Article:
October 13, 2017

In Good Spirits: The power of oak

Welcome fall with a honeyed dram that’s much younger than it tastes

By Joanne Sasvari

With fall’s cooler weather and gloomier days, our palates turn to the warming flavours of whisky, especially the spice and smoke, heather and honey of single malt scotch.
It’s hard to believe now, but not so very long ago, single malts were as unfashionable as spats and zoot suits are today. Sales plummeted. Distilleries across Scotland closed. Barrels of amber liquid were abandoned.
That was the 1980s, when the UK economy was in tatters and those who still enjoyed whisky preferred sweeter, cheaper blends. (Single malt is made from malted barley at a single distillery; blends can be made from a variety of grains from multiple distilleries.)
In the 2000s, single malts returned to fashion with all the force of a pack of Kardashians hitting a shopping mall. Suddenly, we couldn’t get enough of those spicy, nutty, fruity flavours that had developed while the whisky slept. In a few short years, we managed to drink up almost all the golden elixir that had been quietly aging all those decades. Where once you couldn’t sell old whisky for pennies, now it commands hundreds, even thousands of dollars a bottle.
So what’s a distillery to do to quench our thirst for a vanishing product?If that distillery is The Macallan, it uses every tool at its disposal to outwit time.
Most of the flavour in whisky comes from the barrels. In Scotland, those have traditionally been second-use bourbon casks, which contribute subtle flavours over several years. Now distillers are experimenting with different woods from different regions, and finishing their whisky in port, sherry and Sauternes casks. As a result, some young whiskies taste richer and deeper than older ones.
For instance, over the last few years, The Macallan has finished its products in sherry casks, which add lush fruity notes. In 2013, the Speyside distillery launched the 1824 series, which controversially replaced age statements with styles (Gold, Amber, Sienna, Ruby).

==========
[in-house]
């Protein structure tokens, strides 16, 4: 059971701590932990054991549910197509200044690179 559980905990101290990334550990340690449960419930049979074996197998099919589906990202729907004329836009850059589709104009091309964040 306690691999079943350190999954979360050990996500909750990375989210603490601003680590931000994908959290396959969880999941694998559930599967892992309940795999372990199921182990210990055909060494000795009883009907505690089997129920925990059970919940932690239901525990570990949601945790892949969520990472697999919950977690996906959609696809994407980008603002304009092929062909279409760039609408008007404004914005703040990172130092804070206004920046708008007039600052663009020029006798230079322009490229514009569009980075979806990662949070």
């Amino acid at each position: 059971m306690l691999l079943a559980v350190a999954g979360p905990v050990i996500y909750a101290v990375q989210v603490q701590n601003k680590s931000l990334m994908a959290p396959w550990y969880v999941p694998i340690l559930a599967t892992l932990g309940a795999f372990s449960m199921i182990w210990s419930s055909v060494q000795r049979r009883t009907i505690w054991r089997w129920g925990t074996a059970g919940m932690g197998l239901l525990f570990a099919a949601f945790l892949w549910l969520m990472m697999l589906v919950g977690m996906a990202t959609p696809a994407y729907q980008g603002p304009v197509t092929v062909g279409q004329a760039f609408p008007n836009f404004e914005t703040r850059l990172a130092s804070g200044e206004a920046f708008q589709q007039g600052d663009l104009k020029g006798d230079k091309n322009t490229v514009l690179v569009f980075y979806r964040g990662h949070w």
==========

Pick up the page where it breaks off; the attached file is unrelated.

And now it’s introduced Double Cask, which combines American and European oak casks to extract the kind of rich, fruity, autumnal flavour it once took decades to achieve. As master distiller Bob Dalgarno says: “By combining wood influences, we have been able to produce a new Macallan.”
It’s not just a new Macallan, but a whole new world of whisky.

Three to try

Sip the flavours of the season in these under-$100 single malts.

Balvenie 12 Year Old Doublewood
This easy-drinking single malt has notes of vanilla, honey, dried fruit, gentle smoke and a peppery kick. $95

Glenfiddich IPA Experiment
Malt master Brian Kinsman used a Speyside craft India Pale Ale to conjure up notes of spring flowers and hops, alongside zesty citrus and sweet vanilla. $90

Laphroaig Triplewood
Three kinds of casks—first-fill bourbon, quarter cask and sherry butt—add sweet raisin, apricot, caramel and vanilla notes to the smoke of this powerfully peaty malt. $89.99

The Godfather Cocktail

Honey, vanilla, smoke, almonds — the flavours of amaretto and scotch whisky were meant to go together, as they do so beautifully in this cocktail named for the classic 1970s movie.

  • 2 oz (60 mL) single malt scotch whisky
  • ½ oz (15 mL) amaretto (such as Sons of Vancouver No. 82)
  • Place ingredients in a mixing glass with ice and stir well. Strain into a rocks (old fashioned) glass filled with fresh ice.
  • Serves 1.

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